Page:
CORAL GABLES, Fla., May 17, 2012 /PRNewswire-USNewswire/ -- The National Institutes of Health (NIH) has granted $350,000 to a professor at the University of Miami (UM) School of Business Administration for an innovative study aimed at uncovering cocaine abuse patterns to lead to more effective treatments. Yongtao Guan, a professor of management science at the UM School of Business, will use statistical methods to interpret and categorize data of cocaine users, specifically their patterns of use before, during and following drug rehabilitation, in order to better understand the treatment's effectiveness. The proposed methods are not limited to cocaine addictions but also can be used for the treatment of other addictions including alcohol dependence.
"The result of this work can be used by other researchers and drug counselors to better evaluate the effectiveness of treatment and to determine the most effective treatment for addicts based on their individual, behavioral characteristics," said Guan, whose collaborators include Jose Szapocznik, a professor at UM's Miller School of Medicine, and Rajita Sinha and Heping Zhang, both professors at Yale University. "The results could have major economic implications in that there are more than one million people dependent on cocaine in the U.S. alone."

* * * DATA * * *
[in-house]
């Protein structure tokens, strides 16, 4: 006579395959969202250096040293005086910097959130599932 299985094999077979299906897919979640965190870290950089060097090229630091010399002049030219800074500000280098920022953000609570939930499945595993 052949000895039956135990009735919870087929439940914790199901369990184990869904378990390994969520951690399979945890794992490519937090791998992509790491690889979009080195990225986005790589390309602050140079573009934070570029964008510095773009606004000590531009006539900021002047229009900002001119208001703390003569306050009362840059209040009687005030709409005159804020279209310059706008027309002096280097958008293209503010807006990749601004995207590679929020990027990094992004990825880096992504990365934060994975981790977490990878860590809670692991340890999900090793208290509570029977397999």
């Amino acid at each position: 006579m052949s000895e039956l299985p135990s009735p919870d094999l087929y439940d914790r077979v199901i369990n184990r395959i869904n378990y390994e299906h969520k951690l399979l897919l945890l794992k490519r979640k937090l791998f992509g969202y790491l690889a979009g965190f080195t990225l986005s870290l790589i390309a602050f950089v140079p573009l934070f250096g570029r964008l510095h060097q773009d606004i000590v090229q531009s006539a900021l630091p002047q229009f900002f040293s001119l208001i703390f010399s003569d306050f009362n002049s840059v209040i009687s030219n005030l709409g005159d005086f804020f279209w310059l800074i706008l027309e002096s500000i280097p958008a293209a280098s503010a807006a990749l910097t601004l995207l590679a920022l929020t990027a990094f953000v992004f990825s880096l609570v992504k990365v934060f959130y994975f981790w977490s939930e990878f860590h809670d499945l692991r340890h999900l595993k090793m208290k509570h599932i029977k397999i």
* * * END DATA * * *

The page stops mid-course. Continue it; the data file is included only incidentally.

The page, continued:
About the University of Miami School of Business Administration
The University of Miami School of Business Administration is a leading business school, offering undergraduate business, full-time MBA, Executive MBA, MS, PhD and non-degree executive education programs. One of 12 colleges and schools at the University of Miami, the School is located in a major hub of international trade and commerce and acclaimed for the global orientation and diversity of its faculty, students and curriculum. The School delivers its programs at its main campus in Coral Gables as well as at locations across Florida and abroad. More information about the University of Miami School of Business Administration can be found at www.bus.miami.edu.
SOURCE University of Miami School of Business Administration